Will virtual representations of sporting events become part of the online rights economy?
Having been in Austria at the start of the tournament, and in Greece for the conclusion, neither of which are renowned for their love of the game, following the Cricket World Cup has been somewhat problematic.
The BBC's Test Match Special podcast is available to me, but sadly the live commentary is firmly locked behind the BBC's GeoIP firewall. So I've been casting my eye around the rest of the web for coverage.
Like the BBC, the Guardian has been offering over-by-over coverage, usually with tongue-very-firmly-in-cheek, but if you want to add pictures to the written word, then the official World Cup site has streaming video of the games.
However, at 15USD per match, I haven't been tempted to try to watch it over the almighty 31.2 kbps dial-up connection I can get in my house in Crete. A season pass for the Super 8s (or Super 6½s following the unexpected exit of India and suspicious exit of Pakistan) is also available for 80USD, which represents a bit better value, but which isn't going to reach my computer at any higher speed.
You can also get the latest in play info just by putting the right search terms at Google, although whilst England are playing that can make using the search giant a dispiriting experience.
Before I left Austria and high-speed world of the corporate network though, my eye was particularly caught by the coverage from Cricinfo - who are supplying that feed to Google. They have an innovative approach to the over-by-over coverage concept.
Rather than just describing the action in near real-time, they show you, using a game engine to simulate the match being played in their Cricinfo 3D feature. As each ball in the over is bowled, a Shockwave plug-in on the web-page illustrates the action.
You can select the camera angle you want to view the action from, either choosing TV style coverage, a fixed position like from the stumps, or a view through the bowler or the batsman's eyes, or from the point of view of the wicket keeper.
Cricket lends itself to this approach more than many other sports due to the stop/start nature of the game, and the fact that there are a predicable number of finite outcomes from a ball being bowled. Programming the action involves determining whether the bowler is left or right-handed, and bowling from over or around the wicket.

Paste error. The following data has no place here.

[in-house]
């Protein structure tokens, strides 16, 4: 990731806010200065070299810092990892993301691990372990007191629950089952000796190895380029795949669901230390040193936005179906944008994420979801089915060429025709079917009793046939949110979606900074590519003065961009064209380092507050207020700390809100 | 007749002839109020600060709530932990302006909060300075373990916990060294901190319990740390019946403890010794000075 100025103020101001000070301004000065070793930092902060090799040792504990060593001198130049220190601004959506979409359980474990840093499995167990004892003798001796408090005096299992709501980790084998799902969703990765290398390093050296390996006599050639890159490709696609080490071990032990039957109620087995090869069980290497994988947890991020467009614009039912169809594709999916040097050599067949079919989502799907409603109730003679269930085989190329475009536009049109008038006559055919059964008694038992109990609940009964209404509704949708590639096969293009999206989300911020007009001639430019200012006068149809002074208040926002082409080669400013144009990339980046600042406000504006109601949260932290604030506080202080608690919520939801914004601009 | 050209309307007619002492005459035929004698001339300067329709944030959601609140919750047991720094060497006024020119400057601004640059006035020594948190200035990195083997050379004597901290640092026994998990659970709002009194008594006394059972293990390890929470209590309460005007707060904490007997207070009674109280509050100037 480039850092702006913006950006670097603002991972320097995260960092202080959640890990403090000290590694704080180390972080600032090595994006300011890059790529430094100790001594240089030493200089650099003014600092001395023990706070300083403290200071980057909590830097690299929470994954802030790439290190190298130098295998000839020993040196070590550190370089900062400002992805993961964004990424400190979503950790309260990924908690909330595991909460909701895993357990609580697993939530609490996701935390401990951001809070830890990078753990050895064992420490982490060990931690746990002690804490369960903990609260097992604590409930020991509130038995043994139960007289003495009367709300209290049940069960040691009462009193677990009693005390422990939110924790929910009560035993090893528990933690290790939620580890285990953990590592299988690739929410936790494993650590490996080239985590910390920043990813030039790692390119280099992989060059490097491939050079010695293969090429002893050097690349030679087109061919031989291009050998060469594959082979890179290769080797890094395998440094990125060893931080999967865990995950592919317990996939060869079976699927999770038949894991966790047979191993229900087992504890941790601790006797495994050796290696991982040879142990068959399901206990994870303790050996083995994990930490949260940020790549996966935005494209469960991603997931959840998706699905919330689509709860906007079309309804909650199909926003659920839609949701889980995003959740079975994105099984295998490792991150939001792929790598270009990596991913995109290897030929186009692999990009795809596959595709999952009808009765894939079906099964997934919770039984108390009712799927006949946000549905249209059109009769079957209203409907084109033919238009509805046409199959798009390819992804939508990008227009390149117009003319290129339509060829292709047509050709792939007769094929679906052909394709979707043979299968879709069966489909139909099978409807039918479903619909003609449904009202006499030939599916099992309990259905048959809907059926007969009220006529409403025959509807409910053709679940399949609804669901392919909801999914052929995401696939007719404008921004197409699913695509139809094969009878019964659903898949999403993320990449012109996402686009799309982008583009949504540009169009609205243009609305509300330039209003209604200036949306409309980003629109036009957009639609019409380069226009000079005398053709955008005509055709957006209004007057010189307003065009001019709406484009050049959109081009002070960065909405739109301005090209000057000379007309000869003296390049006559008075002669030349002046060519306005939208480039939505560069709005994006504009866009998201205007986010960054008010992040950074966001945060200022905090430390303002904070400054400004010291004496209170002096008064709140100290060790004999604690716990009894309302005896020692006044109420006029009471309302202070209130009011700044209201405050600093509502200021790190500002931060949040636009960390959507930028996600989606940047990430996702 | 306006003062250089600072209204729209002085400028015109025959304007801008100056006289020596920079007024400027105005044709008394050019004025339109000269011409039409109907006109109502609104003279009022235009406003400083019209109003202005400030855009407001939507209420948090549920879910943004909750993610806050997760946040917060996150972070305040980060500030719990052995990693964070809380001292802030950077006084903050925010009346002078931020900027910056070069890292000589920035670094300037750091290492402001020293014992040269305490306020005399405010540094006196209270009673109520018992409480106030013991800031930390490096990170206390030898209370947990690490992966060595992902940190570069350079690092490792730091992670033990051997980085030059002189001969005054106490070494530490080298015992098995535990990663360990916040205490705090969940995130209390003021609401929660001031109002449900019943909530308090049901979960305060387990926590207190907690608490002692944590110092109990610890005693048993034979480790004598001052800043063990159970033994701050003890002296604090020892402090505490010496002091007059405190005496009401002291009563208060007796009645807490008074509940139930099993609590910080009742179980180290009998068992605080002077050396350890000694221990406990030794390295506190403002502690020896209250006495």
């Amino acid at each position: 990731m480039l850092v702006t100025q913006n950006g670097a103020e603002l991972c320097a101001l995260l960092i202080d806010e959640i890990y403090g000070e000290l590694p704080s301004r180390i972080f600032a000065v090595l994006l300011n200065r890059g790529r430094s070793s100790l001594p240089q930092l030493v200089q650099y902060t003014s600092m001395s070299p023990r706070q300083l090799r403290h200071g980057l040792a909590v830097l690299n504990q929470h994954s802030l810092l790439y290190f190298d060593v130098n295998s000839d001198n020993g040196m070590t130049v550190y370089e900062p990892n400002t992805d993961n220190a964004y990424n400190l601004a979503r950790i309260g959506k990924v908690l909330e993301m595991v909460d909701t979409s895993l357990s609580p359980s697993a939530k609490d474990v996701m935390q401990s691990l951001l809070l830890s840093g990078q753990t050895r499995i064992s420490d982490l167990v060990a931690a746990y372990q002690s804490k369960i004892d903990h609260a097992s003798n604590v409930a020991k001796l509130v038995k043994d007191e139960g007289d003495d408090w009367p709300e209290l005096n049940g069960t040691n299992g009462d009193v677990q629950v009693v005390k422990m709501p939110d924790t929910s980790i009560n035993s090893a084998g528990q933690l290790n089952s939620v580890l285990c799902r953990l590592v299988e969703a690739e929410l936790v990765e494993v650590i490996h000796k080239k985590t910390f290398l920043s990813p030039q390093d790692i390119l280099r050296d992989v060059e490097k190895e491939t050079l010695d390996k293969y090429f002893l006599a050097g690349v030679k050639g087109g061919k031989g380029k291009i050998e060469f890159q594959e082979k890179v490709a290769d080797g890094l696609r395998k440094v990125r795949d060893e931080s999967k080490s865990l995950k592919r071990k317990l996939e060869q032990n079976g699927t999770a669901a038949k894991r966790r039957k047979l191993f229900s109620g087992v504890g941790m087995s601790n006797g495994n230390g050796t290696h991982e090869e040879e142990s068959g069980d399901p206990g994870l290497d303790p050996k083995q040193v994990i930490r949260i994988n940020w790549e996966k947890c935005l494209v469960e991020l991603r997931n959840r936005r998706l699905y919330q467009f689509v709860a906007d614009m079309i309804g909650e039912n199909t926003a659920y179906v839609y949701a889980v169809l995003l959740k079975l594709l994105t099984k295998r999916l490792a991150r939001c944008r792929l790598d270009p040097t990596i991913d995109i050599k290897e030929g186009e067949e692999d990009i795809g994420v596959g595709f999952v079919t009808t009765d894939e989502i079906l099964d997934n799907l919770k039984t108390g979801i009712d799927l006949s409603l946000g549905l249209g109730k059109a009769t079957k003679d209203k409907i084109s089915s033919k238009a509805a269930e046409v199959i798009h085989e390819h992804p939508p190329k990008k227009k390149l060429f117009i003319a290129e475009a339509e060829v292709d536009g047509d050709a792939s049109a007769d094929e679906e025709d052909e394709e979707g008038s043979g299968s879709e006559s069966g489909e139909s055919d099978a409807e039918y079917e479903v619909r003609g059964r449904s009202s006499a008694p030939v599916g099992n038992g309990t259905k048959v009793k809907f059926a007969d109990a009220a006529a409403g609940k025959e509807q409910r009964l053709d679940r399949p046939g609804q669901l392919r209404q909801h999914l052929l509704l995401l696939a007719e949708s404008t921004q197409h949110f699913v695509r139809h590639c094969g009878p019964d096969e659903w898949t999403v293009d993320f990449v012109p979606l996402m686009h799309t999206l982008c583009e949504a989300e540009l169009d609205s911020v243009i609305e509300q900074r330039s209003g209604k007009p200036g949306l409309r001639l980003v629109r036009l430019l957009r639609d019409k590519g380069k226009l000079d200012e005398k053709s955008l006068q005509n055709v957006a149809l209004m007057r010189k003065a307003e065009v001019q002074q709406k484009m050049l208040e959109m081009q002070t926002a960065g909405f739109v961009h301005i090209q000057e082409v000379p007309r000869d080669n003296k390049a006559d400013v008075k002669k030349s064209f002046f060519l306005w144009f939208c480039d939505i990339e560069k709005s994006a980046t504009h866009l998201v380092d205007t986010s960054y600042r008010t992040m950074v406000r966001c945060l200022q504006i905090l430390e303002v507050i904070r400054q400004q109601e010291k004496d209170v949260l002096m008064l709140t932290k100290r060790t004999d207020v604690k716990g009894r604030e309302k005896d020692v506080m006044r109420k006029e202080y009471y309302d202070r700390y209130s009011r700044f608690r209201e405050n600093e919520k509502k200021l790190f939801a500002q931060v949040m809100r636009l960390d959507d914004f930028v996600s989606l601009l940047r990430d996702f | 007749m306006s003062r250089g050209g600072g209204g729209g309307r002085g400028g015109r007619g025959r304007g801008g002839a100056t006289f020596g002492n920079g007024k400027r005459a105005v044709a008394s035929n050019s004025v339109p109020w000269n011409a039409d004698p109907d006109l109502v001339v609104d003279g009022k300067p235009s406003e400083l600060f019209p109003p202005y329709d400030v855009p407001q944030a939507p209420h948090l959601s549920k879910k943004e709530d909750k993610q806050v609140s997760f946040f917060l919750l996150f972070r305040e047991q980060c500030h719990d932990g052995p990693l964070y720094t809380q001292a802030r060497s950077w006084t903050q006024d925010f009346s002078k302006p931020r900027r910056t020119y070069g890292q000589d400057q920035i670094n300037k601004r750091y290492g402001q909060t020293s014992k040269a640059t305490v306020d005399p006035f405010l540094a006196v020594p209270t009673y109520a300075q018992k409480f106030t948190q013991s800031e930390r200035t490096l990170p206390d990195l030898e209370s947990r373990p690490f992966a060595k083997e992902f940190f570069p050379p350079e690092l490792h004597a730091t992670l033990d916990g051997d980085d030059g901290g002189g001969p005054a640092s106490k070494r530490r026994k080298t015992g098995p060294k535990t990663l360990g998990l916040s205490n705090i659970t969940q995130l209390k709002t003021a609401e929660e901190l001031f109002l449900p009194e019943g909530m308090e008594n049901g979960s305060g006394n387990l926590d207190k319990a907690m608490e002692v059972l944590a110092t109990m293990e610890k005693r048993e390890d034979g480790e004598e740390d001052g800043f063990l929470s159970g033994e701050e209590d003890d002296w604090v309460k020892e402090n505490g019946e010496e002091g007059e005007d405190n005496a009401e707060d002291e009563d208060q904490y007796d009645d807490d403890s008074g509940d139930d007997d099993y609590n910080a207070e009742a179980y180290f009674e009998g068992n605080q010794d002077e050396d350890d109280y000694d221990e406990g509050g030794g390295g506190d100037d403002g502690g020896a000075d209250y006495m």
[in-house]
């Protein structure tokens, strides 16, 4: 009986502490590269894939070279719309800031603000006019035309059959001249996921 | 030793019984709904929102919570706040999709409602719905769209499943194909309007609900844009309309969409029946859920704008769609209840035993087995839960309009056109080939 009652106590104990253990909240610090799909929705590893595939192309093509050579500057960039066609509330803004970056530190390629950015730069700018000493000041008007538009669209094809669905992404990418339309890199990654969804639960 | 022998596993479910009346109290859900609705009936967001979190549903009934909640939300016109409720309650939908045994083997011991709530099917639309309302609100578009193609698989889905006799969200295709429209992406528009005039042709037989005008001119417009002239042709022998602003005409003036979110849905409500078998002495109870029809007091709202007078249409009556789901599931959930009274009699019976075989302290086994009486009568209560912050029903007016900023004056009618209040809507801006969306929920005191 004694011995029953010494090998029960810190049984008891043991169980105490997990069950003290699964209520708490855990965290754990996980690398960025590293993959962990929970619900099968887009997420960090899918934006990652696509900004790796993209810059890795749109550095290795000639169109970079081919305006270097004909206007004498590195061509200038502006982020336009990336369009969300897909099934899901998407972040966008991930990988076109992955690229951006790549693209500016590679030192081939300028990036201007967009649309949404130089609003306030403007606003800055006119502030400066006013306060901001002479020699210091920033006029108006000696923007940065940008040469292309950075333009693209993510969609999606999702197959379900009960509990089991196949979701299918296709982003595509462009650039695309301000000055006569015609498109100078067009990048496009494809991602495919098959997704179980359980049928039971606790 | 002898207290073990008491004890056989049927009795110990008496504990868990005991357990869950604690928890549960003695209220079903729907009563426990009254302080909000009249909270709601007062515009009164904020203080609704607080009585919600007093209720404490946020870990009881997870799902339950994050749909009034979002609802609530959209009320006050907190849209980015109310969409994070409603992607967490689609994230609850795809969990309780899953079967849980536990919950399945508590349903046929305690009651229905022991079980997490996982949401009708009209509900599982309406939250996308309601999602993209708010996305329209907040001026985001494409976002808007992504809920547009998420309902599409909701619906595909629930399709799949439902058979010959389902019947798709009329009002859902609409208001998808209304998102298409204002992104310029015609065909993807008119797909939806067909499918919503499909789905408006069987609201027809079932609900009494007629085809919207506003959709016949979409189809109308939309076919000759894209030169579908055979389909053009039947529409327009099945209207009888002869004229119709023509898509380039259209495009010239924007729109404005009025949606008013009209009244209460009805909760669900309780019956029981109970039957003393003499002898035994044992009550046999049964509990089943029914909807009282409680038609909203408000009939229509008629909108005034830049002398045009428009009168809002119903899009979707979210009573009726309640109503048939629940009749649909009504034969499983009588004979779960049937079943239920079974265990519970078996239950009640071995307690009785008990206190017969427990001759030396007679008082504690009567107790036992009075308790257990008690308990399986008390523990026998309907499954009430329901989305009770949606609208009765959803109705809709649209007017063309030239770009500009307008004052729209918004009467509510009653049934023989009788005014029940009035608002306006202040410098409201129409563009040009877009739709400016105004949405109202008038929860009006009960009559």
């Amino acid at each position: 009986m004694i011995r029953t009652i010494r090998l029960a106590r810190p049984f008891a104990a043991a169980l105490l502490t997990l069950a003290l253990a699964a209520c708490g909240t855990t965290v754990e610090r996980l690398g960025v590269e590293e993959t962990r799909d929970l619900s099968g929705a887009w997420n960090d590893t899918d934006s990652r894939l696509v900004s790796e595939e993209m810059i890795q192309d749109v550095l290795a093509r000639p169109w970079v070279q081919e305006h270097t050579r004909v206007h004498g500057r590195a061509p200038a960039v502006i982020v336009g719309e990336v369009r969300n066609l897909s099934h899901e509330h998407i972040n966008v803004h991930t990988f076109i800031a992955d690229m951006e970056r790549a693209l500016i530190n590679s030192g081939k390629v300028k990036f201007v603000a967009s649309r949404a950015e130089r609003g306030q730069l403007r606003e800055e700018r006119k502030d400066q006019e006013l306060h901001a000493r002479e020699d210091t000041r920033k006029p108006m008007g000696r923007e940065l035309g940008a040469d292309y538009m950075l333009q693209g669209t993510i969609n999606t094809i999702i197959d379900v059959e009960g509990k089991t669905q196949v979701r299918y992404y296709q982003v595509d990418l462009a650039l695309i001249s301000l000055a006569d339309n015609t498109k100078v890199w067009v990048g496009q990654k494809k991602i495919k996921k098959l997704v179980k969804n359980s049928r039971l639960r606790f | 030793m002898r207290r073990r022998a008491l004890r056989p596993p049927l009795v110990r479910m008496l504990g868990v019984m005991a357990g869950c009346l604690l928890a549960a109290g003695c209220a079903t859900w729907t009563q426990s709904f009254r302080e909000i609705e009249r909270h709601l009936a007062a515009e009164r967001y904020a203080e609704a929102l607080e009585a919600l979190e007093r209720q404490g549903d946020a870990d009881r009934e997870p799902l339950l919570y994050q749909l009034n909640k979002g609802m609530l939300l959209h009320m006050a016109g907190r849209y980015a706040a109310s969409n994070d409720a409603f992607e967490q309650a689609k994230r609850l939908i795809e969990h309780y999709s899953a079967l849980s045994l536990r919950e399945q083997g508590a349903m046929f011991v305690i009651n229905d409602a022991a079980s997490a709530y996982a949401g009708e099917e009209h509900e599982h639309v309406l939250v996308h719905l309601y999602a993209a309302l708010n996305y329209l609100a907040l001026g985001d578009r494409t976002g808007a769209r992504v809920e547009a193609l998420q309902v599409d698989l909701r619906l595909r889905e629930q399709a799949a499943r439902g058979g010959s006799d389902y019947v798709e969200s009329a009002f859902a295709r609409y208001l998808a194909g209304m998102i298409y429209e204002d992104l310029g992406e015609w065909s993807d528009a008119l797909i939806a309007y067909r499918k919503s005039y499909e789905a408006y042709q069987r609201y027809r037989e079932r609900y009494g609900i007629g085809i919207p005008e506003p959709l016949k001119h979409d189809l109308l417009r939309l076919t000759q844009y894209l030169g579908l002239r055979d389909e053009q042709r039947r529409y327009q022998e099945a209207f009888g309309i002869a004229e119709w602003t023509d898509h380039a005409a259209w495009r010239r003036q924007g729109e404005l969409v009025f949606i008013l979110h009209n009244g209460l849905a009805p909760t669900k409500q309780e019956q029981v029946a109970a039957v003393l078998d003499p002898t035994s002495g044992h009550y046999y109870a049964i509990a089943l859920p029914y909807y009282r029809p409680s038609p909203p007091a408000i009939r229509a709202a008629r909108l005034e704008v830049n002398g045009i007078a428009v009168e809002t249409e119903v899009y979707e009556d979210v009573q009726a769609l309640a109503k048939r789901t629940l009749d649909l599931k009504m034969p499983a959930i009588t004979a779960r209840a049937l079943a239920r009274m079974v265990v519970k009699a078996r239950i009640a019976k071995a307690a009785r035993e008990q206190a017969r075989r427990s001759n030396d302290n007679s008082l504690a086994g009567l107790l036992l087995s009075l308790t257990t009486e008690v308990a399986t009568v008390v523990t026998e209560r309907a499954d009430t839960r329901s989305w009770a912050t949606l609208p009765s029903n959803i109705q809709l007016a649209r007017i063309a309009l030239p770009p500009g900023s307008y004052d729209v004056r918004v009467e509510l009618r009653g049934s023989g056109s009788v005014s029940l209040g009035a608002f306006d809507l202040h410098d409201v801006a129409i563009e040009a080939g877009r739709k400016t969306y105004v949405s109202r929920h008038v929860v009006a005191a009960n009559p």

(I didn't see a Sri Lanka game depicted using this system, but I doubt they have gone so far as to mimic Lasith Malinga's extraordinarily unorthodox yet effective action).
Then there are various areas where the ball can pitch, and various broad ranges of speed that it can be bowled at. After that there is a certain repertoire of strokes available to the batsman, and then the ball can either reach the boundary in a particular zone, reach a fielder in a particular zone for a catch, or be fielded and returned to one end or the other by the player.
The outcome of any individual ball is a dot ball, extras, runs, or a wicket falling. Whist that all still adds up to an almighty number of possibilities, it isn't impossible between deliveries to choose the six or seven criteria that allow a reasonably accurate depiction of events.
What intrigued me here is the rights issues involved. As I mention, you can't get UK based commentary online outside of the UK due to rights restrictions. I wonder whether Cricinfo have a rights arrangement with the organisers of the tournament about representing it in this way, or whether they feel that their game-based graphical representation is far removed enough from actual coverage as to not require it.
This hasn't been the case in football in the UK, where the BBC are able to provide 'virtual replays' using game technology for F.A Cup matches (whilst they still have the rights), but not for the Premiership games, even though both are shown on BBC television.
And 'virtual replays' for team games like football or rugby, where up to thirty players plus officials can be on the move at any given moment, are much harder to put together, and couldn't be turned around in near real-time with current technologies.
One assumes though, that the increasingly sophisticated representation of sports in games on consoles and on PCs will have a knock-on effect in the online rights arena. Many Olympic disciplines, Tennis and Formula One all stand out as sports where virtual near-live representations could be achieved right now. Give it a few more years, for better mapping of the physical characteristics of athletes, and this could become a real headache for people trying to charge for online live video access to sport.
If you can't be there yourself, then television or online video footage has always been the next best thing.
But if you don't want to pay a premium for that, then in the future thanks to increasingly powerful games engines, piggy-back virtual representations of sports events could become an integral part of the global internet sports rights framework.